Today’s lunch was with Tom, who is vegetarian. I’d been talking up the dolsot bibimbap and he was okay to give it a try. The normal dish comes with thin sliced meat, and I requested this to be omitted. The woman at the counter offered to take it one step further and suggested tofu instead of meat. Well, okay! And thank you.
We also ordered a round of spring rolls and she said this normally came with pork and shrimp. I asked for no pork and again, she offered to replace all meat with tofu. That sounds okay, too! So tofu in place of both the pork and shrimp. Here are the results.
The spring rolls were just fine! To me, perhaps a little bland but this wasn’t from any lack of meat, but because I happen to like fish dipping sauce and I don’t think we got any. Or maybe that’s not what is normally served with spring rolls. Who knows. Like I said, they were fine and were totally vegetarian.
Ok, I have shot myself in the foot on this one. The first time I got the dolsot bibimbap, the egg was lightly fried, sunny side up. The yolk was wonderfully oozy into the hot rice dish, but the white was cooked. The second time I went in, I tried to request the egg be completely raw, so it would all scramble into the hot bowl, but instead the dish arrived with the egg completely cooked, although slightly scrambled. Now, it seems to be my fate to have the egg always done the latter way. Still, it was good, and we got a nice crust to the rice dish and we totally ate every last grain in the bowl and it was a first time eating it for Tom, so we’re all happy.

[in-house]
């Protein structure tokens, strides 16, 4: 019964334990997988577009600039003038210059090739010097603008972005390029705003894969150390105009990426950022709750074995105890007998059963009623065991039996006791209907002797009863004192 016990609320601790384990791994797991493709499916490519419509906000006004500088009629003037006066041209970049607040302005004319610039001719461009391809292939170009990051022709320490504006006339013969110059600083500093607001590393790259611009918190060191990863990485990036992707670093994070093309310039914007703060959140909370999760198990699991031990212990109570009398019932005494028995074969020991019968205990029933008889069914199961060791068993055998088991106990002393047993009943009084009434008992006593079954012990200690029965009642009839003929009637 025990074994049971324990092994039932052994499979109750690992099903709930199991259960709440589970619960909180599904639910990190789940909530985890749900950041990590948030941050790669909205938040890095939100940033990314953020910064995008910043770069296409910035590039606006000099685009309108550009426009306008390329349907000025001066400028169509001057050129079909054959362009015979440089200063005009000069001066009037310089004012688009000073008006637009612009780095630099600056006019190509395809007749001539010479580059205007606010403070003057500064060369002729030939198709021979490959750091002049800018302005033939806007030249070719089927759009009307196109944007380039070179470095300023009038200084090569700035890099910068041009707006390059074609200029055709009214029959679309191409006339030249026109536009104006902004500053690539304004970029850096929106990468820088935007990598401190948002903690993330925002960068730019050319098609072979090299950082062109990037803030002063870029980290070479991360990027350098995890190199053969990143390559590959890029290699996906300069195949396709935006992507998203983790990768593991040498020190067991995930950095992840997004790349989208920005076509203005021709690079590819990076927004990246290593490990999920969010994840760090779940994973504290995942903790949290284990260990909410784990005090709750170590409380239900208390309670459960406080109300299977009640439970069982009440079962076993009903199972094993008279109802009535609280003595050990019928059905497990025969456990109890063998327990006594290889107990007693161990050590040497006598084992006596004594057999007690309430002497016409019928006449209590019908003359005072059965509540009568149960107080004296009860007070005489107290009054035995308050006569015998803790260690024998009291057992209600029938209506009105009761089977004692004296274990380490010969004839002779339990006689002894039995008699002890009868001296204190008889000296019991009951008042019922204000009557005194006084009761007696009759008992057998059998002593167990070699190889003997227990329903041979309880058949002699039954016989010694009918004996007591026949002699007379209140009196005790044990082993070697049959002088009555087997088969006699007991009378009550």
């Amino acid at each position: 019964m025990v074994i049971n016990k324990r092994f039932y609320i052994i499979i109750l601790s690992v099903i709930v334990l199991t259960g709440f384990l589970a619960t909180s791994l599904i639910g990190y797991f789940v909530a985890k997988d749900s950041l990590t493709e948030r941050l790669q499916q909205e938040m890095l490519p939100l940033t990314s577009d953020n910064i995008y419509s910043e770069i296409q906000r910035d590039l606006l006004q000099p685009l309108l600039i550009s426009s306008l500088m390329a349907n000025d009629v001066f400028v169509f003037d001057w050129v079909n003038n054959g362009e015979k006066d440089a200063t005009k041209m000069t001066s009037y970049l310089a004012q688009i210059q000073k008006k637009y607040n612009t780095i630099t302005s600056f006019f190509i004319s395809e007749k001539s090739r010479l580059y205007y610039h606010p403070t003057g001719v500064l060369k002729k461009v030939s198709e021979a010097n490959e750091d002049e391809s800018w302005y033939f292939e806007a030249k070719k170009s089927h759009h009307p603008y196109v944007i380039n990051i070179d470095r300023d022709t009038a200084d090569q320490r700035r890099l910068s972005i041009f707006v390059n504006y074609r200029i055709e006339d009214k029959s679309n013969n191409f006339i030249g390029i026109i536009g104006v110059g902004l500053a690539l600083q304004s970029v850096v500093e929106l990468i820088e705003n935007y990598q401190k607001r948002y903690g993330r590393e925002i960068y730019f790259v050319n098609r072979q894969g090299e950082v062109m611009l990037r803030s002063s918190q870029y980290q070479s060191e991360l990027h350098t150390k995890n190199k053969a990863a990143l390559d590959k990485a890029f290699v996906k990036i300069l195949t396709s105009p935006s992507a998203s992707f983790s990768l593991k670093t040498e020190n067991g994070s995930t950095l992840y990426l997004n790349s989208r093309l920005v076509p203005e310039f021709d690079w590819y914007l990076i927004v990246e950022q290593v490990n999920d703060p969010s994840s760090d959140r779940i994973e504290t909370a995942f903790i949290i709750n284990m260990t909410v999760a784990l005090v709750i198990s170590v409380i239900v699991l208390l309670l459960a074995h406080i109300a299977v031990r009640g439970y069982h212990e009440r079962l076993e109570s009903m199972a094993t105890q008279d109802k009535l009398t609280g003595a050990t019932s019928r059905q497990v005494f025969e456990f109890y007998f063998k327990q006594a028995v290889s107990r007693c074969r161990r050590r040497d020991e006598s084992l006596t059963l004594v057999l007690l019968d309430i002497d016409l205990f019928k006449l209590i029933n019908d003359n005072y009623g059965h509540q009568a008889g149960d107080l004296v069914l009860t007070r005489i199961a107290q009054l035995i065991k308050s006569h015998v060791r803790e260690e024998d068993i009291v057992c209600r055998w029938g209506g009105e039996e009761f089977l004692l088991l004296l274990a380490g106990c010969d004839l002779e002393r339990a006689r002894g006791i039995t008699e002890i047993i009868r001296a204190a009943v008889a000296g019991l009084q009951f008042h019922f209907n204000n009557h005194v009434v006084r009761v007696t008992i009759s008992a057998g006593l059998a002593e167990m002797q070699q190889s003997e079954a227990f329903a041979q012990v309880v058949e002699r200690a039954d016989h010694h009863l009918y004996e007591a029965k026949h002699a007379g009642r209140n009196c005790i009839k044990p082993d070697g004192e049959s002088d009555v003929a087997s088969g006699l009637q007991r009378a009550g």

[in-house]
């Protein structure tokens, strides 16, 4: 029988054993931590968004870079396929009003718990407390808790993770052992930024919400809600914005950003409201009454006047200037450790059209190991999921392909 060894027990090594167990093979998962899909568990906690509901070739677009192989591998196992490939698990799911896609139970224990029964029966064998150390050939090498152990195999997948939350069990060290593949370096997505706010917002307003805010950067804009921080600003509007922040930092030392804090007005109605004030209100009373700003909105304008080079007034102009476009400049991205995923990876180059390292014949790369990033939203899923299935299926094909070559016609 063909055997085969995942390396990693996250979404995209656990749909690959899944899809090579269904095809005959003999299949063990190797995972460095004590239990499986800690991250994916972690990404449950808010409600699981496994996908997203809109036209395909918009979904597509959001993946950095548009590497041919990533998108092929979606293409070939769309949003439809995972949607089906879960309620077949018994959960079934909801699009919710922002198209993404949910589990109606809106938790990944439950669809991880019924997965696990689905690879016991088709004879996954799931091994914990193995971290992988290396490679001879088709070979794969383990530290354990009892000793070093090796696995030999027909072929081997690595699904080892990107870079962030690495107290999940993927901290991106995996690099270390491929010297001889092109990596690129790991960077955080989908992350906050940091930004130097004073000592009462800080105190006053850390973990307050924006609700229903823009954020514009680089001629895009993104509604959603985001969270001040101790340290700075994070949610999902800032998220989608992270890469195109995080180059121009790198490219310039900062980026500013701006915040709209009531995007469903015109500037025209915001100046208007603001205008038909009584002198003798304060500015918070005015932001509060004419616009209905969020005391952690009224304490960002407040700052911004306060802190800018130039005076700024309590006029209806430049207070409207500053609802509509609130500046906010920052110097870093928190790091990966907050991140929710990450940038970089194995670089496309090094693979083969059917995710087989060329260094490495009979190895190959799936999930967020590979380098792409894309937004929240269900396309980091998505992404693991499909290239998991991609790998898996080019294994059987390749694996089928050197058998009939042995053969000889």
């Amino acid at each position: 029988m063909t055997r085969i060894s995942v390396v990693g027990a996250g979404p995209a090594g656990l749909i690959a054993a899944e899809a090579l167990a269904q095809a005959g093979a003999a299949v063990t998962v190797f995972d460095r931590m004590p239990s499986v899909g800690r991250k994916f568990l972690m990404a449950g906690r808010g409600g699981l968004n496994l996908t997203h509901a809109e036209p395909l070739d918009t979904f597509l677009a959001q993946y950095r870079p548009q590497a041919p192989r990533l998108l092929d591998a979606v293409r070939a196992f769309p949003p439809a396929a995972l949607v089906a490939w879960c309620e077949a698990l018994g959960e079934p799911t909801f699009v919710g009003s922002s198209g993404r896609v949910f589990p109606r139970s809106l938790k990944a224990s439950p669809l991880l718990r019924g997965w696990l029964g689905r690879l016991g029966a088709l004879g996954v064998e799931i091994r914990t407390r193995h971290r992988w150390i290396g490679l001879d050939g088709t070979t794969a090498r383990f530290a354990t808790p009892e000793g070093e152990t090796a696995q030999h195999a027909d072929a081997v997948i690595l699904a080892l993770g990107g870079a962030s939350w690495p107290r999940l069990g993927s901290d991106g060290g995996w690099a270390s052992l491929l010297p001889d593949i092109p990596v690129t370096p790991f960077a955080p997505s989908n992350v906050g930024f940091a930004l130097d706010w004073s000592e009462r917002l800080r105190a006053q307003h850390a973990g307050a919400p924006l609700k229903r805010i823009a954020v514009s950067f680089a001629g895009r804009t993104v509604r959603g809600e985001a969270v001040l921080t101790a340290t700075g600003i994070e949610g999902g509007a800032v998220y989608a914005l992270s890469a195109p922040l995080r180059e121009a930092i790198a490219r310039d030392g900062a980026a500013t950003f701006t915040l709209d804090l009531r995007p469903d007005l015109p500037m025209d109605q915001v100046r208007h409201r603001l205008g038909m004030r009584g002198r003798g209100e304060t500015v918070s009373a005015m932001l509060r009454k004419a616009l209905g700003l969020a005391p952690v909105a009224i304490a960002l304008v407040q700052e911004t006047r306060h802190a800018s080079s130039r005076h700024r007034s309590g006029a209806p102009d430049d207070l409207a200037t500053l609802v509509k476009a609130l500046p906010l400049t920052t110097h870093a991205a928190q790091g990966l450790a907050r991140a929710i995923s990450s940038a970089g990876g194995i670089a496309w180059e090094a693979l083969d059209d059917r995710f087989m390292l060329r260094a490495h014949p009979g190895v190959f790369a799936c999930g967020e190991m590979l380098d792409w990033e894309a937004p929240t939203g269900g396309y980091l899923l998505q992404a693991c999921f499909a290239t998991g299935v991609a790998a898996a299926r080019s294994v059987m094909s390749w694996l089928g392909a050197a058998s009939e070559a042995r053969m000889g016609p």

Remember: dol sot bibimbap is NOT on the printed menu. If, and only if, it is not too busy in the restaurant, they can make it by special request and it costs a dollar or two more than the regular bibimbap.
Ever since I had the dol sot bibimbap on a recent roadtrip down south, I’ve been thinking about it. It was so damn good.
Unlike standard bibimbap, dol sot bibimbap is prepared in a very hot stone pot. It comes out sizzling onto the table, with an egg on top, which is stirred into the rice and goodies to cook it. Meanwhile, the rice inside the pot is frying, making a crisp layer against the pot, and this is eventually stirred up so that each bite – if you’re lucky – includes a little of this delicious crispy rice. It’s like fried rice with the dial turned up to 11!
I didn’t think the stone pot rice was available at all in Santa Barbara. Standard bibimbap, yes, but the stone pot takes more work and is probably a bit riskier to make. It’s a freaking hot stone pot, remember. Some person unacquainted with the dish is bound to lean against the pot and get burnt. I mean, duh, watch yourself. In the words of Randall, don’t be stupid! But I assume the worst of our nature. New China seems to be more optimistic.
However! The hot pot bibimbap is not on the menu, only the regular bibimbap. I had to ask for it. The regular price is also $7.25 and mine cost $9.25. A very good price for a big dish that would feed two of me. So, how does it sizzle? Let me show you. Note: I state the price as $8.25 in the video. It is a dollar more.
I sort of wish the egg wasn’t slightly pre-cooked, but not to worry there was plenty of gooey yolk to stir into the dish. I had to let it sit for a few minutes afterwards to let the rice in the pot fry up, and once it did, it was golden, lightly crispy and very delicious.